Furthermore, the Bill would allow a doctor to deviate from standard practice if they could show that they had acted responsibly. The Bill in some ways can be shown to adhere to the old ‘Bolam’ test, in the sense that it would set out a series of steps that doctors can follow to show evidence that they are not guilty of medical negligence. One of which is to gain evidence from a ‘responsible body’ of medical opinion, who are in agreement to the doctor’s actions, and do not think that they were acting ‘irresponsible’. The Bill was not meant to replace the current tests for medical negligence, but rather provide an alternative means for doctors to escape liability for medical negligence when they have deviated from standard practices.

A common argument from those who oppose the Medical Treatments (Innovation) Bill is that they fear it would allow doctors to try experimental treatments, when there is already an effective treatment in place. This argument seems somewhat limited, as it is unlikely that the doctor could prove that this was indeed ‘acting responsibly’. There seems to be a lack of balance between both sides of the medical negligence scale, those doctors who crave the ability to deviate from standard practice but are reluctant to for fear of a claim, and the public who fear that this Bill will lead to more negligent treatment, and an unaccountable medical profession. Both the Medical Innovation Bills failed but it seems somewhat inevitable that this Bill will soon emanate once more.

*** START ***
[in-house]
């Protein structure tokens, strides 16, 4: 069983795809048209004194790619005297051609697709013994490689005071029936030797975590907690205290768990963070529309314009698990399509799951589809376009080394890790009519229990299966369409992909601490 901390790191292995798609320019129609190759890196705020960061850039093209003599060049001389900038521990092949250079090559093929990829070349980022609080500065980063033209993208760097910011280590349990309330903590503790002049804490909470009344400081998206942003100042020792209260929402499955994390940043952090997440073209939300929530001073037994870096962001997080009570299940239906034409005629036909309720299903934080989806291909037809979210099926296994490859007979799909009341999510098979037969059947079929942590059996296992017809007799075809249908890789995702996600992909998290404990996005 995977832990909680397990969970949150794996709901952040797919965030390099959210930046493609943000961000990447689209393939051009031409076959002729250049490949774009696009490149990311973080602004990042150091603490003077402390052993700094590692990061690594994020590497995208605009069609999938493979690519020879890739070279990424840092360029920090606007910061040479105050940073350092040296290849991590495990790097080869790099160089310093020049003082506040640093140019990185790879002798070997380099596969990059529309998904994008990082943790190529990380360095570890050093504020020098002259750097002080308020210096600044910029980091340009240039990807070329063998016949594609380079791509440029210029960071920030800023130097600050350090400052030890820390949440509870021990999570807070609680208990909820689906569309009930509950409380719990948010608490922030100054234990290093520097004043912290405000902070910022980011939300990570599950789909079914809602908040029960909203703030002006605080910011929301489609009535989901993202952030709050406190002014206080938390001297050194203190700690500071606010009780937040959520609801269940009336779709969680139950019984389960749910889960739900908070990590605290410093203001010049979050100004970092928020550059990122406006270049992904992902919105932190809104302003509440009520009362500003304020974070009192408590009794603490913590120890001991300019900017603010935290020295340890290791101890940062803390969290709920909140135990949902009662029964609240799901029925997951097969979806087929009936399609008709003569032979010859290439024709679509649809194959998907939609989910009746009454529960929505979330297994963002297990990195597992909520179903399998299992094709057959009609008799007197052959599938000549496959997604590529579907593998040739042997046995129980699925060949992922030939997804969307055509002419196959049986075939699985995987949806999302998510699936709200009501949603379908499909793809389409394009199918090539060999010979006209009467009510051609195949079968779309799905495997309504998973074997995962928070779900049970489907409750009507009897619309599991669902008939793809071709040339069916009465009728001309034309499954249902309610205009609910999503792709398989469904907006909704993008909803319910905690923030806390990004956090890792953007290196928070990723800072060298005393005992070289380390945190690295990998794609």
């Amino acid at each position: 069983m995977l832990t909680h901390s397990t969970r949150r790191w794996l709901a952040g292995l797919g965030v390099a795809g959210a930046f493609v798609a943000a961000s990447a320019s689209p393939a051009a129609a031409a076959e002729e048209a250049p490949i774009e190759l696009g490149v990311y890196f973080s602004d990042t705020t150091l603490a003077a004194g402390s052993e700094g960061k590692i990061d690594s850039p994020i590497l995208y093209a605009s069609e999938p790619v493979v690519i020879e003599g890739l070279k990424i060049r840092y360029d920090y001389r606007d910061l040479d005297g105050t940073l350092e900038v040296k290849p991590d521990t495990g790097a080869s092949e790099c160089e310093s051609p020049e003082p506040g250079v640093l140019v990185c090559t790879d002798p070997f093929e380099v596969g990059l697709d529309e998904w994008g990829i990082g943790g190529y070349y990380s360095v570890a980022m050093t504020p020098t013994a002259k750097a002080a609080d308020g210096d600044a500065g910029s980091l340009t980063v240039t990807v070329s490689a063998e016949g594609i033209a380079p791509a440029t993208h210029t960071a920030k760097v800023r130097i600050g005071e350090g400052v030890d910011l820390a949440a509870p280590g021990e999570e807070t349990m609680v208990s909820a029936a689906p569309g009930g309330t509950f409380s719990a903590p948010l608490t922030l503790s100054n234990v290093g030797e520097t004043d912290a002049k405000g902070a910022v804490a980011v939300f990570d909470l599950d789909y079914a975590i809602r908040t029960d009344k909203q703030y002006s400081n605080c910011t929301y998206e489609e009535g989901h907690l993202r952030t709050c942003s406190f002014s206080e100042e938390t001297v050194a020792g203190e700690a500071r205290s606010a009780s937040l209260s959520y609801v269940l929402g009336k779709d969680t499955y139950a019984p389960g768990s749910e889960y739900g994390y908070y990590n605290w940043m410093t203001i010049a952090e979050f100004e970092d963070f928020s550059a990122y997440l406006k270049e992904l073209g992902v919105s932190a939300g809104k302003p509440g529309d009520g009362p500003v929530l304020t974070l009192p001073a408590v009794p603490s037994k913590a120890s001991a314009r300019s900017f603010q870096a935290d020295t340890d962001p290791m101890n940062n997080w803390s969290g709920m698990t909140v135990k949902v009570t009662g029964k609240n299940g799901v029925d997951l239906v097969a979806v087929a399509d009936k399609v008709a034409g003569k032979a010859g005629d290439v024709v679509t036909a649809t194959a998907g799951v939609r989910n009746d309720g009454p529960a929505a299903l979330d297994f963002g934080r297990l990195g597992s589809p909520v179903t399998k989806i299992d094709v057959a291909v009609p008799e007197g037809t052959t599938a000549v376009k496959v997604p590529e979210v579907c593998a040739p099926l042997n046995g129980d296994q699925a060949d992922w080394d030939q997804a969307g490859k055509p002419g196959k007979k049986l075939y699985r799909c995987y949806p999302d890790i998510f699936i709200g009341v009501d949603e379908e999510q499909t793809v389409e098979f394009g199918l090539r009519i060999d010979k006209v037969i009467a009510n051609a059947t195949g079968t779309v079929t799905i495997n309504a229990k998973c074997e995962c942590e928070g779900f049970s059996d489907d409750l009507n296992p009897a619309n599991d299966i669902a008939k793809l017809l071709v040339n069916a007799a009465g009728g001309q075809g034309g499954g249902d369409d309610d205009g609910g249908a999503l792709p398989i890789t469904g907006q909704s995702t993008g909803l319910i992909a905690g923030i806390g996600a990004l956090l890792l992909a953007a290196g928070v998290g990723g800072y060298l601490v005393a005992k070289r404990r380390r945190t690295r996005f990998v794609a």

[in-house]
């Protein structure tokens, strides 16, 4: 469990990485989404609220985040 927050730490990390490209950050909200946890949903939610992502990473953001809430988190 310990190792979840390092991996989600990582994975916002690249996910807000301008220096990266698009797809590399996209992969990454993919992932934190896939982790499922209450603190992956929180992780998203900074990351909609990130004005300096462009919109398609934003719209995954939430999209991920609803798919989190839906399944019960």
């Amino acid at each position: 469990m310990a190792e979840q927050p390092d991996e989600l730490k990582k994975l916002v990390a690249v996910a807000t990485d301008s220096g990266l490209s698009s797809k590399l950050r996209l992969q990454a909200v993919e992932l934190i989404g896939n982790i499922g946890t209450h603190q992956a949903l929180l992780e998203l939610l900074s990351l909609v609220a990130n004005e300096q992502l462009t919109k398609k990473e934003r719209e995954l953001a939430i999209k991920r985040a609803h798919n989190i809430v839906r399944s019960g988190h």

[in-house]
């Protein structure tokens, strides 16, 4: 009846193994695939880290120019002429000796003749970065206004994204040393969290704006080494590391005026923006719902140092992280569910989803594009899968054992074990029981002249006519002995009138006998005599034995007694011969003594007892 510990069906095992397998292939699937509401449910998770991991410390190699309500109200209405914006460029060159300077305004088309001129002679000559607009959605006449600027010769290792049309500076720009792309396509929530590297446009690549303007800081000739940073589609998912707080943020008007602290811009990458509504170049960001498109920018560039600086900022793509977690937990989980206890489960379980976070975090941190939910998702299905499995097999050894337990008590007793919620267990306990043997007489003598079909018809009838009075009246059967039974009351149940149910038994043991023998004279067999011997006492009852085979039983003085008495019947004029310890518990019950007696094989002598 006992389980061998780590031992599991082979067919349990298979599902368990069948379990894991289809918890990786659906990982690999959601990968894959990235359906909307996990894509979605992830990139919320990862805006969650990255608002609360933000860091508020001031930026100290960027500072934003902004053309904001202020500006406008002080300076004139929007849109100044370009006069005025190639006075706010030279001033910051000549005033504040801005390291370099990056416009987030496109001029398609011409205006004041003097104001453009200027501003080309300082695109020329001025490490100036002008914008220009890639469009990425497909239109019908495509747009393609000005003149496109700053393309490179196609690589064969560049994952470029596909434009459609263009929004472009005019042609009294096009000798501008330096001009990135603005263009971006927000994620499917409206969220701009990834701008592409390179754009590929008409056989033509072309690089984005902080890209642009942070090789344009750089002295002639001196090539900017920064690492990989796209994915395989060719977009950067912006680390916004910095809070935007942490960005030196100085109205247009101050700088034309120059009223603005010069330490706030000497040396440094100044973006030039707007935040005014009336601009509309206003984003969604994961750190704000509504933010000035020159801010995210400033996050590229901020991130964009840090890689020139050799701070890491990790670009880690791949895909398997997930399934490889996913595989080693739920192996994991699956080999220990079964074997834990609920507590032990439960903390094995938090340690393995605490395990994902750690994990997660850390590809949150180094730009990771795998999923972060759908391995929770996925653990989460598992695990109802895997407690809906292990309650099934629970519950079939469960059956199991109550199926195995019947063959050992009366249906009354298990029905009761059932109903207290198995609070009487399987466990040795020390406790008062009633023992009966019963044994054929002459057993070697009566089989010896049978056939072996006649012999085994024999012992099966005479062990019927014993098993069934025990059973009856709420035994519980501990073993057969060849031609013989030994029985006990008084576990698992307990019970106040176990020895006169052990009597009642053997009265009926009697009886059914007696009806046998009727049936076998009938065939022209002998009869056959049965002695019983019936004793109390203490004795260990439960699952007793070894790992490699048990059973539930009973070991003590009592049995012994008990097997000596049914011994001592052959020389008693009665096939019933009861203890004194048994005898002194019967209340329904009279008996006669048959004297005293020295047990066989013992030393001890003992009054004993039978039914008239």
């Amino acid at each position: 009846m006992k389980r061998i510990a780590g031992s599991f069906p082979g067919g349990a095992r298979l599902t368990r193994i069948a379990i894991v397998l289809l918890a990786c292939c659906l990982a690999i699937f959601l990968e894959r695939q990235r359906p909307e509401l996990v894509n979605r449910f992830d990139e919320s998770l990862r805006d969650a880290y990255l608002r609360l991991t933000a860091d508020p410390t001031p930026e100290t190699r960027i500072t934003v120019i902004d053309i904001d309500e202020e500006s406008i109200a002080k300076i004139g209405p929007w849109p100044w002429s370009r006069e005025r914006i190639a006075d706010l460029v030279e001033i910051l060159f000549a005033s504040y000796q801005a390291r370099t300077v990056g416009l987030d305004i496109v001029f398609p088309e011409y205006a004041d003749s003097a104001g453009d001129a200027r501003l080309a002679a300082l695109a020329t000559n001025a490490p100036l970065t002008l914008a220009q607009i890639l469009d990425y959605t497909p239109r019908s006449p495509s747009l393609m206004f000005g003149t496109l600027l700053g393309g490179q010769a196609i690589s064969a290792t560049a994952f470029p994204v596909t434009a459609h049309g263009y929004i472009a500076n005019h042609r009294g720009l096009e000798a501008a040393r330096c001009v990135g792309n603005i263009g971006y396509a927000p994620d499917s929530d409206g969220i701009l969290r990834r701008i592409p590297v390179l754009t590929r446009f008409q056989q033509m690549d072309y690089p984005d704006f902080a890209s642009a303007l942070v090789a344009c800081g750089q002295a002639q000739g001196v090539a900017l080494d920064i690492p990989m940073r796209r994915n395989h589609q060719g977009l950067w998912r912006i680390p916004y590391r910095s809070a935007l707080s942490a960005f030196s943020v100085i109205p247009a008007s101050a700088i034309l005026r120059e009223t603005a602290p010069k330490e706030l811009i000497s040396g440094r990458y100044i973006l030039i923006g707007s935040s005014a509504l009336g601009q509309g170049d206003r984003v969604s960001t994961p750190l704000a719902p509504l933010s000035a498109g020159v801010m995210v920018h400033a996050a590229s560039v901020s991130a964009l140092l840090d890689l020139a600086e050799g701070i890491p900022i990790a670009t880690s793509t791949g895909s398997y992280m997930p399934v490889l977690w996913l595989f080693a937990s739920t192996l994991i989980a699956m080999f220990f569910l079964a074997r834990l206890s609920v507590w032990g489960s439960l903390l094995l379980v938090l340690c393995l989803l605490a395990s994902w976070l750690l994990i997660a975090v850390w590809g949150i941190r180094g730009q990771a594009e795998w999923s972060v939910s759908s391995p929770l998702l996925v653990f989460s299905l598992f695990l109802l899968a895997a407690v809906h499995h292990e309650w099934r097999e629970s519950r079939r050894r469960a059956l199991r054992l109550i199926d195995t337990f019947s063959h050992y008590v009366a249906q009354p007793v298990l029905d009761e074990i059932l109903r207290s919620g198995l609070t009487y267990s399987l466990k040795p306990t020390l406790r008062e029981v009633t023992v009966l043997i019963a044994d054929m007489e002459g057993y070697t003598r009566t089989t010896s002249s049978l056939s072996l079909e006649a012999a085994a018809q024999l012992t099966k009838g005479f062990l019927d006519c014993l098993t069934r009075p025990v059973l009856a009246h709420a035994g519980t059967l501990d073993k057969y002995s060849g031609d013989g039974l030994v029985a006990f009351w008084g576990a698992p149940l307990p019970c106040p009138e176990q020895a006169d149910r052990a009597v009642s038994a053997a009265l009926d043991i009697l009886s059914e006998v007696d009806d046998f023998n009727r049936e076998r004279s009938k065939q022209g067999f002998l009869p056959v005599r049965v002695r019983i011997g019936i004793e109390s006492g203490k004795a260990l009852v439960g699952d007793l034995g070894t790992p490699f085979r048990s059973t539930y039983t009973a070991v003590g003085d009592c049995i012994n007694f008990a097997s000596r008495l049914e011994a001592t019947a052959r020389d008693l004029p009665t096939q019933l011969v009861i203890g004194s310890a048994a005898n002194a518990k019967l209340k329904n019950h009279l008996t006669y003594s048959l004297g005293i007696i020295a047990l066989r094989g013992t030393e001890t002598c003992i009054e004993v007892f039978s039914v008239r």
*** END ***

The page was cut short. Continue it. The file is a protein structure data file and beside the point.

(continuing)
China, the Innovation Beast

China, a nation that had dominated the world several times over the past thousand years, is on track to repeat history once again. Economic reforms introduced by Communist leader Deng Xiaoping in the late 1970s has propelled China to become a nation now deemed worthy to challenge the U.S. for the number 1 title. In 2017, PricewaterhouseCoopers (PwC) reports that the Chinese economy will overtake U.S as the largest economy by 2030. China had averaged a 10% annual growth from 1999 to 2008 and in recent years, hovered in the 6-8% range. With recent drives for technological innovations, we may see a growth in the figures and eventually, an overtake to be world largest economy.